Friday, January 27, 2012

Haywire

The deafening sound of the collective eye-rolling on Twitter—yes, I know eye-rolling doesn't make much sound, but that's the point—when awareness of the plot of Haywire rippled through the community was, um, deafening.

See, this is why I don't try to be clever.

Haywire tells the story of a secret agent who is betrayed by her superiors and must use all her powers to stay alive and avenge herself against evildoers.

Sure, we've seen it before. But have we seen it with a female secret agent?

Well, yes. A lot.

What about if the female is also a real-life athlete?

Well, yeah. It was Cynthia Rothrock's bread-and-butter in the early '90s.

What about if she's surrounded by over-the-hill former A-list actors?

Oh, yeah, big time. Also a staple of '80s and '90s actions flicks.

Well, what if it were directed by an A-list director! And! And that director was the critically acclaimed Steven Soderbergh, who could totally be directing Ocean's 14 or something?

Never seen that before, have ya, smartypants!

And, back-peddling a bit, the A-list actors supporting our heroine are actually still A-list: Michael Douglas, Antonio Banderas, Ewan MacGregor and rising star Channing Tatum.

But the point of this movie is to showcase MMA champion/former American Gladiator Gina Carano.

And for Soderbergh to do to the rogue-spy genre what he did for the outbreak genre. That is, make a reasonably intelligent, somewhat emotionally distant film that avoids most of the usual tropes and is never copied by anyone ever again. (OK, I'm guessing no one will copy it, but Soderbergh is largely blazing his own, unrepeatable trail these days.)

Hiring an actual athlete to play a part is full of all sorts of pitfalls, of course. They often can't act, for example. And sometimes that even matters. Sometimes the desire to showcase the athlete results in shoehorning inappropriate physical motions into—well, Gymkata, okay?

And, of course, when the athlete is female, it's customary to exploit the crap out of her figure from every conceivable angle.

So, the good news is that Carano has a fair amount of charisma and can deliver lines convincingly. She also moves convincingly in the action scenes, which are appropriate and not gratuitous. Soderbergh also resists the urge to show us Carano in the shower, or in lingerie, or even in shorts, dammit.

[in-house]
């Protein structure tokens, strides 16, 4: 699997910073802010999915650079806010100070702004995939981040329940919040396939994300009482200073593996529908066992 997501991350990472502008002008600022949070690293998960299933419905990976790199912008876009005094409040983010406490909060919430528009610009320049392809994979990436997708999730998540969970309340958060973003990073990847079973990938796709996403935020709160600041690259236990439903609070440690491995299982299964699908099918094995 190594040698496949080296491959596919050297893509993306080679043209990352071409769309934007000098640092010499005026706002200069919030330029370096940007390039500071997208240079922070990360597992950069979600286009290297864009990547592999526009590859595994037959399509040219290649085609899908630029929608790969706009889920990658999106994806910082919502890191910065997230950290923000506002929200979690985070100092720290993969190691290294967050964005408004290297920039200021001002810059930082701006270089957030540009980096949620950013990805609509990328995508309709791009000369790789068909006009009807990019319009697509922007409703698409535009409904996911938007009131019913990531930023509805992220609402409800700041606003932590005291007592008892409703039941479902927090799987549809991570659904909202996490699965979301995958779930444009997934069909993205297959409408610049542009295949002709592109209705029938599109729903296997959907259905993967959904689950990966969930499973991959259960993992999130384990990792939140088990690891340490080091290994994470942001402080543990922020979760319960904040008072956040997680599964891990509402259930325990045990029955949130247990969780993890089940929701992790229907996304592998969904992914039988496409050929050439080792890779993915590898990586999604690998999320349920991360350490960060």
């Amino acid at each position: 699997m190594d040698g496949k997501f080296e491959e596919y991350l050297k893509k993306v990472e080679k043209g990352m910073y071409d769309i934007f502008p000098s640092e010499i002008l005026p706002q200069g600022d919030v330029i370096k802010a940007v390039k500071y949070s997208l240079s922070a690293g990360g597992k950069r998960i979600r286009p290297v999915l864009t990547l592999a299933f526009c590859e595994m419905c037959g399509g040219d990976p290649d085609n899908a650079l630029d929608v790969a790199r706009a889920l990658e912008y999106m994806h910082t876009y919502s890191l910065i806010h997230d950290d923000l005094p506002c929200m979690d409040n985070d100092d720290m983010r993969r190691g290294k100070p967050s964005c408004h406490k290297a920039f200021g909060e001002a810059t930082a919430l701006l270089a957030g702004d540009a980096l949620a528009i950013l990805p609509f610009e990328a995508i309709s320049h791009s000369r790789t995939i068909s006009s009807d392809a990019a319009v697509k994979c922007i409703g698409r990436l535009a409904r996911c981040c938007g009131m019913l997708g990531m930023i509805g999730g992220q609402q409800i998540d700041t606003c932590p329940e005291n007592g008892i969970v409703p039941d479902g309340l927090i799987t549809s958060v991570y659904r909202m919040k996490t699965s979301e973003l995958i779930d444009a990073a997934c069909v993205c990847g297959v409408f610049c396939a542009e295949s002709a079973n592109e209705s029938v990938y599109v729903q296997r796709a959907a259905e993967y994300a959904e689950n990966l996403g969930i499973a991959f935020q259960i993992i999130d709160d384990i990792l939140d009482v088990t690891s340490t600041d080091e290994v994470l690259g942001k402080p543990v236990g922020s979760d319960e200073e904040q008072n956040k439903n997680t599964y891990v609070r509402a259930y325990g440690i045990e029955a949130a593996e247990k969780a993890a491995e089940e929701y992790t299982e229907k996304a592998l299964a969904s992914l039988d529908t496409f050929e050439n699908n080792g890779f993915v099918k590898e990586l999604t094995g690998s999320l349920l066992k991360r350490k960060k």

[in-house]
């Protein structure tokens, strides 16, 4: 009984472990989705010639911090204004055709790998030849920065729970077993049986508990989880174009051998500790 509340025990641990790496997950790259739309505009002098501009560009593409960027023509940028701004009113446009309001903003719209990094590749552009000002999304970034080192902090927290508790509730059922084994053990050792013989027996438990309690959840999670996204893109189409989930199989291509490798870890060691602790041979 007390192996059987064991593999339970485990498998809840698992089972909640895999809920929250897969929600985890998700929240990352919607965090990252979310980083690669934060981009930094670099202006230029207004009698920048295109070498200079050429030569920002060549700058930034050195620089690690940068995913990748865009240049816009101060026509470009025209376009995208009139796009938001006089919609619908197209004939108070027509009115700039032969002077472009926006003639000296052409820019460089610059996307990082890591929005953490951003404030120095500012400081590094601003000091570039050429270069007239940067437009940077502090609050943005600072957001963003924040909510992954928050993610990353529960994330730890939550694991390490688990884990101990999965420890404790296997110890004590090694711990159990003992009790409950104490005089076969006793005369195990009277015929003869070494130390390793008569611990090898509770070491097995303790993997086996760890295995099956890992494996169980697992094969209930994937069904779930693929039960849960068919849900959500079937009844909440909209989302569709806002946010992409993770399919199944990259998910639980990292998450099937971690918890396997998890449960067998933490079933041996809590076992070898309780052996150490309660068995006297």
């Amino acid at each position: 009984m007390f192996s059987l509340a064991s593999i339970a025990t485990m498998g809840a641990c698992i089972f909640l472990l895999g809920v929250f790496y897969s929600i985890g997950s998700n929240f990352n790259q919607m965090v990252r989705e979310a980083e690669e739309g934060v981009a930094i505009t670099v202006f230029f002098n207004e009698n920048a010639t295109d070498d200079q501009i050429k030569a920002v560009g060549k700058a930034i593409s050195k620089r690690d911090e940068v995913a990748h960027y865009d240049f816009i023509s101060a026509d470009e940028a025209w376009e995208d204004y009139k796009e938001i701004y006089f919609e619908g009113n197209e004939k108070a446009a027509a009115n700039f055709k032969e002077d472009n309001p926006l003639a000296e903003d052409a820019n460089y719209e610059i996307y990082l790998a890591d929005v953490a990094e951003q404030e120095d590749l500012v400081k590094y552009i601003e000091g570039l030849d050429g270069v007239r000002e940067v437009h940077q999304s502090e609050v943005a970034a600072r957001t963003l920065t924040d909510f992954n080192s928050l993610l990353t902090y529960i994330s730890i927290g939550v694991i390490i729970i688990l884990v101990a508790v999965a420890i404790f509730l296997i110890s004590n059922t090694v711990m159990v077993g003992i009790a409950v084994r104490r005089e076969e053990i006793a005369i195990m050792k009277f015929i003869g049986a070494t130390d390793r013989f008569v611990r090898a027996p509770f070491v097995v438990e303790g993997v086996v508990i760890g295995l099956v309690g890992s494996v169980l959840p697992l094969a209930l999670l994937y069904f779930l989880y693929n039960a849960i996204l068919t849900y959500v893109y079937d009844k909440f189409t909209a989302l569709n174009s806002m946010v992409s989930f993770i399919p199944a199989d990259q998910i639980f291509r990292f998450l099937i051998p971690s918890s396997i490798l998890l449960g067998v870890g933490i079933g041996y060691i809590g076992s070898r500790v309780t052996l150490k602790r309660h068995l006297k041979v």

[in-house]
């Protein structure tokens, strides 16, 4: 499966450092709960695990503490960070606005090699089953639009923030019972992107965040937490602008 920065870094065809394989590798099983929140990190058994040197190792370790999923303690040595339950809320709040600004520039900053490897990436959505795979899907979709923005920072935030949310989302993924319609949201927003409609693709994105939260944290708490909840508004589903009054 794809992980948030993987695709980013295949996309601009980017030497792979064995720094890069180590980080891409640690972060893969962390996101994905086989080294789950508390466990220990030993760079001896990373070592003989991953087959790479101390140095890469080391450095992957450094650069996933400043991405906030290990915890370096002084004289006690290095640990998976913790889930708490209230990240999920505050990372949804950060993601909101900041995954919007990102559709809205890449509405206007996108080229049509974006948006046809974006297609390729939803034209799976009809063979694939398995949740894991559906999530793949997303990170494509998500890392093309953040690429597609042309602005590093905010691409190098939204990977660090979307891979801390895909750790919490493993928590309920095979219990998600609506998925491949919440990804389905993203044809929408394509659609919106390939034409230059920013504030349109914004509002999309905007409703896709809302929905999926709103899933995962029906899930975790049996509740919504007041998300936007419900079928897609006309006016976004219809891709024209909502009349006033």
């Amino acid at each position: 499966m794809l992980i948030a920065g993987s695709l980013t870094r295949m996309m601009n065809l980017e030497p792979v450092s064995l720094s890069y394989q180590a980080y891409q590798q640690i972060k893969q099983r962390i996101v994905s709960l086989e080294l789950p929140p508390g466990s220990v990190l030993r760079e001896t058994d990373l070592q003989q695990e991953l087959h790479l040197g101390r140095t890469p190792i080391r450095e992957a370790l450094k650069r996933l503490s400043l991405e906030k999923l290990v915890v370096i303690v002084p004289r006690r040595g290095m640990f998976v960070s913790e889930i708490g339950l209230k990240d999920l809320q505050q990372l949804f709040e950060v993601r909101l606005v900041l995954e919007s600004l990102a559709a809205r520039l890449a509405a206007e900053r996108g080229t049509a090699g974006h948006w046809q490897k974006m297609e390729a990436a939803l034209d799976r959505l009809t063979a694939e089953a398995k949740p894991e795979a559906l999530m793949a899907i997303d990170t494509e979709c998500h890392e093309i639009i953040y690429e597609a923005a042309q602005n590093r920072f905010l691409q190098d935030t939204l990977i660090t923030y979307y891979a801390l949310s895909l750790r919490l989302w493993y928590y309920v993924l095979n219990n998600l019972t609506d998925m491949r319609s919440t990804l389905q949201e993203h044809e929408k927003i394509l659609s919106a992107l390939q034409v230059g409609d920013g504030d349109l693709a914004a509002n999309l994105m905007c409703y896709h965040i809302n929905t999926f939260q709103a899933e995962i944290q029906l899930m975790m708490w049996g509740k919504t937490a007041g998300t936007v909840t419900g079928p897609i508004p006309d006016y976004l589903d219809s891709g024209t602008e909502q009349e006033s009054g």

I mean, that was very mature of him.

The whole movie is very mature, really. Much like Contagion, Soderbergh seems to have asked himself, "Well, if this were really gonna happen, what would the plausible results be?" Carano isn't super-powered, just super-competent. Her opponents are less so, necessarily, but not ludicrously so, as is often the case in this type of film.

For instance, there are a couple of drops in this movie: Once where she falls, and another where she jumps off a roof. If you've ever fallen (or jumped) from a height, you know it hurts a lot and it doesn't take a very high fall (in movie terms) to end up with broken bones. Action movies tend to completely ignore this—and the challenge of most other physical tasks—resulting in increasingly goofy action sequences.

Not here: The fall winds her. When she jumps from a high point, she uses a couple of tricks that (while difficult) are fairly plausible.

The same goes with the fighting: It's not like she stands toe-to-toe with her male attackers trading punches. She positions herself to use more of her body weight. And she's no Kate Beckinsale, either, prancing around in a catsuit: Her fighting weight is a good 30 pounds heavier. She looks believable doing this stuff because she's doing this stuff.

You know how when there's an action scene involving some slip-of-a-thing starlet and it's all done with reverse shots and below-the-neck shots? And you know it's because there's no way that woman could do that. Sometimes they can't even get a stuntwoman who's even close to the body type?

My favorite example of that is Her Alibi where Paulina Porizkova is supposed to be climbing a rope (with just her arms, no less), and in the reverse shots—where they actually show the stunt woman climbing—her ass is five sizes bigger. They couldn't find anyone with Porizkova's body type who could climb a rope like that.

When Soderbergh does a neck-down shot, you know he's doing it so you can see the action, not because he's trying to hide something. This worked very well for me.

The breast implants are distracting, sadly, both because they don't fit with the character and because—well, large breasts, you know? There was something about her skin that was oddly distracting, too.

Overall, it's not a great movie—The Boy said he couldn't get into it at all, though he didn't blame this entirely on the movie itself, but more a prejudice toward the genre—but it's a solid one. It actually makes sense and proceeds logically from plot-point to plot-point. Soderbergh uses a cute device where half the movie is told in flashback to a clueless, frightened guy, which allows Carano to reinforce the significance of certain characters and elements of the plot so that we can follow as well.

The other thing is that it feels like a pilot for a TV series. It has a very B-movie feel. But it is good, and my reaction to it is much like of Contagion: It's good that he avoids the sillier tropes of the genre, but sometimes he seems to be trying to hard to remove a lot of the dramatic tropes that really engage.

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